How businesses can manage COVID-19 legal risks

by Rushing McCarl LLP Aug. 10, 2020

The novel coronavirus (COVID-19) poses significant liability risk for businesses. In this update, Rushing McCarl will highlight a few of the issues that businesses should consider as they consider reopening to the public.

Liability Risks

Since the partial reopening of businesses in May, Americans have become accustomed to sights such as carefully placed hand sanitizer, workers wearing masks, and social distancing cues. As science progresses in its understanding of how coronavirus is transmitted, businesses will need to tailor their approach to mitigating risk.

All businesses must be aware of the risk of negligence liability. Business owners owe a duty to protect customers and workers from known dangers on their property.


A business risks being held liable for negligence if it (1) knows of, or by the exercise of reasonable care would discover, a dangerous condition present in the business premises, and should realize that it involves an unreasonable risk of harm to those patrons; (2) should expect that the patrons will not discover or realize the danger, or fail to protect themselves against it; and (3) fails to exercise reasonable care to protect its patrons against the danger.[1]

The nationwide response to coronavirus has ensured that its dangers are well-known and widely publicized. Courts will therefore hold that coronavirus is a known and obvious danger about which business owners will be deemed to have knowledge. The risks associated with coronavirus infection—including the risk of death and the potential for long-term health consequences—pose a clear risk of harm to patrons.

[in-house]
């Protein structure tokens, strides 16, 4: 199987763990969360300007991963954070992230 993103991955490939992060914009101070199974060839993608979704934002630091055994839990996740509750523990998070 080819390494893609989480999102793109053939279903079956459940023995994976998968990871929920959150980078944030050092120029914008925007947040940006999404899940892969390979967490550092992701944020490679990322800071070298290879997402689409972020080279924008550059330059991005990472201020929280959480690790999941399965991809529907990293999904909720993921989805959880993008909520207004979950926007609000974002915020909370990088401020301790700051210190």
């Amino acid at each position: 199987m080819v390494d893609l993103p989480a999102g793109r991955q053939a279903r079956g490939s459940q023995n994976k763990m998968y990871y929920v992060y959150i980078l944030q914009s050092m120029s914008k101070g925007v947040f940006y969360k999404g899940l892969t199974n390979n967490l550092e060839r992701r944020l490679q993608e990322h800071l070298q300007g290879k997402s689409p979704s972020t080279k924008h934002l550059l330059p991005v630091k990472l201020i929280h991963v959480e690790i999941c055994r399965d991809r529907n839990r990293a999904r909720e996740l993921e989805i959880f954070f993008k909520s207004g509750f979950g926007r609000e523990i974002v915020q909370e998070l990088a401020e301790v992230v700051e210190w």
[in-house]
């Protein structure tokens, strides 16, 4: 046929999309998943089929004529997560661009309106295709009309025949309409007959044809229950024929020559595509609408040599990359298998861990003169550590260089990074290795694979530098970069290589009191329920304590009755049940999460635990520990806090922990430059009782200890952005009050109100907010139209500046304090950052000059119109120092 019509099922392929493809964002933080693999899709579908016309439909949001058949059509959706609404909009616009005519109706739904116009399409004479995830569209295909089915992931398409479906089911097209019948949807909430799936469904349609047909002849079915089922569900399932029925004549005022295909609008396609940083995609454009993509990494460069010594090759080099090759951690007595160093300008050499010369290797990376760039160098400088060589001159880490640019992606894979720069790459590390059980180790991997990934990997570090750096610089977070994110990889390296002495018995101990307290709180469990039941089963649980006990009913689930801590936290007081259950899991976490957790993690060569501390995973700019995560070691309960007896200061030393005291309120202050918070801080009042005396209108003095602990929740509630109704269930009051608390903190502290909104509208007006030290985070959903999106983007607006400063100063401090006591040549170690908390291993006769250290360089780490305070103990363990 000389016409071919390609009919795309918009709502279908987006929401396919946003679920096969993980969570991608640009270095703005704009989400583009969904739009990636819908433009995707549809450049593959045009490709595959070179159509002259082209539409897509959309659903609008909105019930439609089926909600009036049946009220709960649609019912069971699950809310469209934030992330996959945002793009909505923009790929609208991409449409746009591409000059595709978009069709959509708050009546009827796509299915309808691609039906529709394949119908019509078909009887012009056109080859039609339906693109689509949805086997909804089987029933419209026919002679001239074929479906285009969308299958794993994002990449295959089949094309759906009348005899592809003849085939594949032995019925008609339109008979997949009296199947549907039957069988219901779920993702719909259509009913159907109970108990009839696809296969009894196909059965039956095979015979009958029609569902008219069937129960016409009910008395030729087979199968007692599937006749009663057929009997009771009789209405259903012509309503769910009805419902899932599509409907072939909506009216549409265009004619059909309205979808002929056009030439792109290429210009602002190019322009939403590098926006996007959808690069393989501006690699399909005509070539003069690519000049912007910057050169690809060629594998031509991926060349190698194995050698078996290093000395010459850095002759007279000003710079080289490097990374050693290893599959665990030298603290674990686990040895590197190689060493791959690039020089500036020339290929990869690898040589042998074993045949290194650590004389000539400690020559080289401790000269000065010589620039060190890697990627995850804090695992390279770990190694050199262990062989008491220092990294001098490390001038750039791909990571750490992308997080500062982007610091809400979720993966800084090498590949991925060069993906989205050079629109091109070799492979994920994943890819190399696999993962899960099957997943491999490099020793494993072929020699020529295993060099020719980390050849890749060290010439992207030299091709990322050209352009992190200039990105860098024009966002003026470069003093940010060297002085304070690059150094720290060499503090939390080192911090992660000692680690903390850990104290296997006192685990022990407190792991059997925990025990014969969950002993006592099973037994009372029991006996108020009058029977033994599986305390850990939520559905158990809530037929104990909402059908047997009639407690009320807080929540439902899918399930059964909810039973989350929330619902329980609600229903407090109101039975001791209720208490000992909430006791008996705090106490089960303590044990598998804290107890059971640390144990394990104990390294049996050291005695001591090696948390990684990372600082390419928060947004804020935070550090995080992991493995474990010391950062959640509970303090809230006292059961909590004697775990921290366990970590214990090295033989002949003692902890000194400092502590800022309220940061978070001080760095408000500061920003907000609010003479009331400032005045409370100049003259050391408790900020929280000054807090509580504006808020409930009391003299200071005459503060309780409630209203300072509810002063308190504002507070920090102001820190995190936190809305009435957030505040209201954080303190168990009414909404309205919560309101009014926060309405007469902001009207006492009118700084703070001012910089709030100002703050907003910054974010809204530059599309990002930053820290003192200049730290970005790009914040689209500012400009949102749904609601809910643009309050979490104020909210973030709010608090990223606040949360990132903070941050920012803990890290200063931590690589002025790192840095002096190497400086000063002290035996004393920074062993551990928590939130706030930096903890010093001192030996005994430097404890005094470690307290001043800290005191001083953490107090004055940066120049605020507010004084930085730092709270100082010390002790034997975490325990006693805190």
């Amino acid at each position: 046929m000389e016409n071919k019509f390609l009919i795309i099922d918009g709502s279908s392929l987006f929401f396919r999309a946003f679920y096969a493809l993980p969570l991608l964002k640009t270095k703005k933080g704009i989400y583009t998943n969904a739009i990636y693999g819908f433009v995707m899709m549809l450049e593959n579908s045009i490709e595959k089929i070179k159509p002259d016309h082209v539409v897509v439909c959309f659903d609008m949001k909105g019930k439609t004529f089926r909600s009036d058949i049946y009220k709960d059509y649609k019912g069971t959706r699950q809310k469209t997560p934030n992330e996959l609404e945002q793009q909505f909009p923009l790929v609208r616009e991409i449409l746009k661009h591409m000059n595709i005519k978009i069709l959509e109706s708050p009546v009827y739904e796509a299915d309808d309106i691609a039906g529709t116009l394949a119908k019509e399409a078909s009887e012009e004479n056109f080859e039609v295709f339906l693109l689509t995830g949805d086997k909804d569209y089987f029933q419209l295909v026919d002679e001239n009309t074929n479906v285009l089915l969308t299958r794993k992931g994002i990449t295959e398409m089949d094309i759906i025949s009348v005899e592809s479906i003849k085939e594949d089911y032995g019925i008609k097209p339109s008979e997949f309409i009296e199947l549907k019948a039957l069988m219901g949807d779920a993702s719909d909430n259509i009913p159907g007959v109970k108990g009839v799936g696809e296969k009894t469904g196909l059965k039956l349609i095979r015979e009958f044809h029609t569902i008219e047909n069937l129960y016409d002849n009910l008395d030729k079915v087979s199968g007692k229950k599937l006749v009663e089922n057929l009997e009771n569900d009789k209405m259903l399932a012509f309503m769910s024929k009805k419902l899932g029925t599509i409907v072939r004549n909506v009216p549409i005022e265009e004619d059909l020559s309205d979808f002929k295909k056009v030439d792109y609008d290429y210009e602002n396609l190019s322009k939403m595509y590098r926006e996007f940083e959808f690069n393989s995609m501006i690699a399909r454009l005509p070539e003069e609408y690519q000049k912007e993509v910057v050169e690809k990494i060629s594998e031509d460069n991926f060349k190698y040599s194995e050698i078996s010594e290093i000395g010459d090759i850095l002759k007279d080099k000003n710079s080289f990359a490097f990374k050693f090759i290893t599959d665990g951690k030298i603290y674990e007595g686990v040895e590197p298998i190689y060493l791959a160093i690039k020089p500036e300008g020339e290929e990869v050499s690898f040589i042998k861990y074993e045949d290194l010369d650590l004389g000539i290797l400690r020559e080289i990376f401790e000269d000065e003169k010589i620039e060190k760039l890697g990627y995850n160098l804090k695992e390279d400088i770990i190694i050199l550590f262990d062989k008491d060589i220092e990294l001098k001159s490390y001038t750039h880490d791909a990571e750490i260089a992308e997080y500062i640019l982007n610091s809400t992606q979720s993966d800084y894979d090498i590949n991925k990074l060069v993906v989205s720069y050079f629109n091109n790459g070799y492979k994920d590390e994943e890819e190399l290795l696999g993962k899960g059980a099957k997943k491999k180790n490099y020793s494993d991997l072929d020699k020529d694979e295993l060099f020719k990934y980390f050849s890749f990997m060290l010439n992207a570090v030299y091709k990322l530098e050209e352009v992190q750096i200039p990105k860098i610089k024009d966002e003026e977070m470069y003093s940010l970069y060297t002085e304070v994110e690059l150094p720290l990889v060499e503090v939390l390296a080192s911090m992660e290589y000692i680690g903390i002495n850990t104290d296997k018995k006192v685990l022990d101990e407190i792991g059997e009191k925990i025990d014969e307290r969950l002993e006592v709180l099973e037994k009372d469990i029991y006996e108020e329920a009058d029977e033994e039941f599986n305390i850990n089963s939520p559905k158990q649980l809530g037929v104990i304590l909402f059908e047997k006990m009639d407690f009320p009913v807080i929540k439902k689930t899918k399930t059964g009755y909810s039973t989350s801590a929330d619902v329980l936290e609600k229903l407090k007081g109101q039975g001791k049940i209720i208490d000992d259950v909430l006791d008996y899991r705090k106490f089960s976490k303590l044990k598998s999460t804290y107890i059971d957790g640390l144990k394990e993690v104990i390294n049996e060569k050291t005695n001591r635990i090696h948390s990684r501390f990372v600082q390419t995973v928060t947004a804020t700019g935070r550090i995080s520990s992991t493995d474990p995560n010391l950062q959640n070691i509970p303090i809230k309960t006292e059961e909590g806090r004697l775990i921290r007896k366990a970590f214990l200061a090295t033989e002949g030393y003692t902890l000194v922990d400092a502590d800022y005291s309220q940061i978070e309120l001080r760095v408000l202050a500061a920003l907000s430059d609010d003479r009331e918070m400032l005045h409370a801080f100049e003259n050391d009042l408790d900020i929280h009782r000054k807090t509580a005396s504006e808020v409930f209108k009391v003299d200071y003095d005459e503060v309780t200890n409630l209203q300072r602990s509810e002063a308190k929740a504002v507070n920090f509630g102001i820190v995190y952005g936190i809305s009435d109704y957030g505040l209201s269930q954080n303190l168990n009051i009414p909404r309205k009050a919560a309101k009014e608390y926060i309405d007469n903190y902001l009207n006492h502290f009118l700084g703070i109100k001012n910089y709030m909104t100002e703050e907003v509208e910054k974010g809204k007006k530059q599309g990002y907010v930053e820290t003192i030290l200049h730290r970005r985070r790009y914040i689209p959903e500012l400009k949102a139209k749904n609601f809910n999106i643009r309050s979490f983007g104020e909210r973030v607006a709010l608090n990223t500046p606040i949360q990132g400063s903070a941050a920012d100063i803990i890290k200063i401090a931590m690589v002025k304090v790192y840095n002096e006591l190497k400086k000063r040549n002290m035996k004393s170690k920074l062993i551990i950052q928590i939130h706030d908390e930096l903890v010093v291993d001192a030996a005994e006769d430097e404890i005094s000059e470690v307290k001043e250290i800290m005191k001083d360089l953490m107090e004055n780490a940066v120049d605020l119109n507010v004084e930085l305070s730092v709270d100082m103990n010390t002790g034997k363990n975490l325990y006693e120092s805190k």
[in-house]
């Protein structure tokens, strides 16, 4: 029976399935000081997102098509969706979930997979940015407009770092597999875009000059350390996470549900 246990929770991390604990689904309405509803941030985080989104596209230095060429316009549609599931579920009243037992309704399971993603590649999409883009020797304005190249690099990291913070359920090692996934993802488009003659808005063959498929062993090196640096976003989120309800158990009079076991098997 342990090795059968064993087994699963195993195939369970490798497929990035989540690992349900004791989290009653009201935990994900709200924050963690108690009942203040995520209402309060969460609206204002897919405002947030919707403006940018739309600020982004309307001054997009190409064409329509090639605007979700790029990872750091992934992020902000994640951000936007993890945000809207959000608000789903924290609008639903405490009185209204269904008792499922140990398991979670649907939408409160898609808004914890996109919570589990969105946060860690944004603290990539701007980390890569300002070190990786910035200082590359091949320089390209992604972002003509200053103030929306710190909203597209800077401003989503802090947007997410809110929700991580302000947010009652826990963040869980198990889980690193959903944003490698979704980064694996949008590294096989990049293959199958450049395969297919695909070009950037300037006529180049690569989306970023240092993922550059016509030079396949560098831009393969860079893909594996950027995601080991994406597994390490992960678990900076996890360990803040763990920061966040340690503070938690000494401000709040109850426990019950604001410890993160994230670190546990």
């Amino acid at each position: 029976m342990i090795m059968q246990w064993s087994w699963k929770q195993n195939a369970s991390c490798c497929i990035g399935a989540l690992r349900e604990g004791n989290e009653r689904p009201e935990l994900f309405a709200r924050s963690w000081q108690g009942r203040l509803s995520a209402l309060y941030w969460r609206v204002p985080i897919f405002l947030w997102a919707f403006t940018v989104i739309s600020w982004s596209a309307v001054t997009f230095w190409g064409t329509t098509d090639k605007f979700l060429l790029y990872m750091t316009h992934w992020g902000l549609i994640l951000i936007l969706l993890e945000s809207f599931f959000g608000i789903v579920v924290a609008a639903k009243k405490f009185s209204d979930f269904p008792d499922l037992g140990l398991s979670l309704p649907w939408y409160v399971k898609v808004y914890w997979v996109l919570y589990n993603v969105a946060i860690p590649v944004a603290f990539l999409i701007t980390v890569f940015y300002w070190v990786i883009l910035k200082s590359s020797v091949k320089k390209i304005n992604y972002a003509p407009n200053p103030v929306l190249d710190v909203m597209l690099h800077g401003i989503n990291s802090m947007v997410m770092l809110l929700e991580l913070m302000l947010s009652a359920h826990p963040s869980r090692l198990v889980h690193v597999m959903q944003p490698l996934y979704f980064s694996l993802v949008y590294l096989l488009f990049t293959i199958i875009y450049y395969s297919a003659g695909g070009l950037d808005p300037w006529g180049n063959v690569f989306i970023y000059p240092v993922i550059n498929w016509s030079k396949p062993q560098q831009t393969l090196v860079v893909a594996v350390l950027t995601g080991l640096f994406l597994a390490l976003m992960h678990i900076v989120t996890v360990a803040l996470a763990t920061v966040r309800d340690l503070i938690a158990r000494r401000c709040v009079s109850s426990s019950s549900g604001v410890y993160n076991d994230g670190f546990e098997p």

Despite the known risks of coronavirus, not everyone is taking precautions to avoid infection. Business owners will be unable to rely on their patrons to take reasonable precautions and should assume that patrons will fail to protect themselves unless encouraged to do so and educated about how to do so.

In addition to the duty to protect customers, businesses also have a duty to provide a safe workplace, and that duty extends to protecting workers from the risks of coronavirus.

Essential workers

On May 6th, California Governor Gavin Newsom signed an executive order that makes coronavirus-related worker’s compensation claims easier to prove. The order, Executive Order N-62-20, creates a presumption that any essential worker who contracts coronavirus did so at work. While the presumption can be overcome with compelling evidence, such evidence may be difficult to marshal.

Nonessential Workers

There is no similar presumption applicable to nonessential workers in California. However, a worker contracting coronavirus while at work will probably have a colorable claim for worker’s compensation.

Third Parties

There are foreseeable third parties who may have claims against businesses. A worker contracting coronavirus while at work may be limited to a worker’s compensation claim. However, if the worker’s child were to contract the virus, the child may have a colorable claim against the business. In all of these cases, however, a key question will be whether the plaintiff can trace the infection to the business.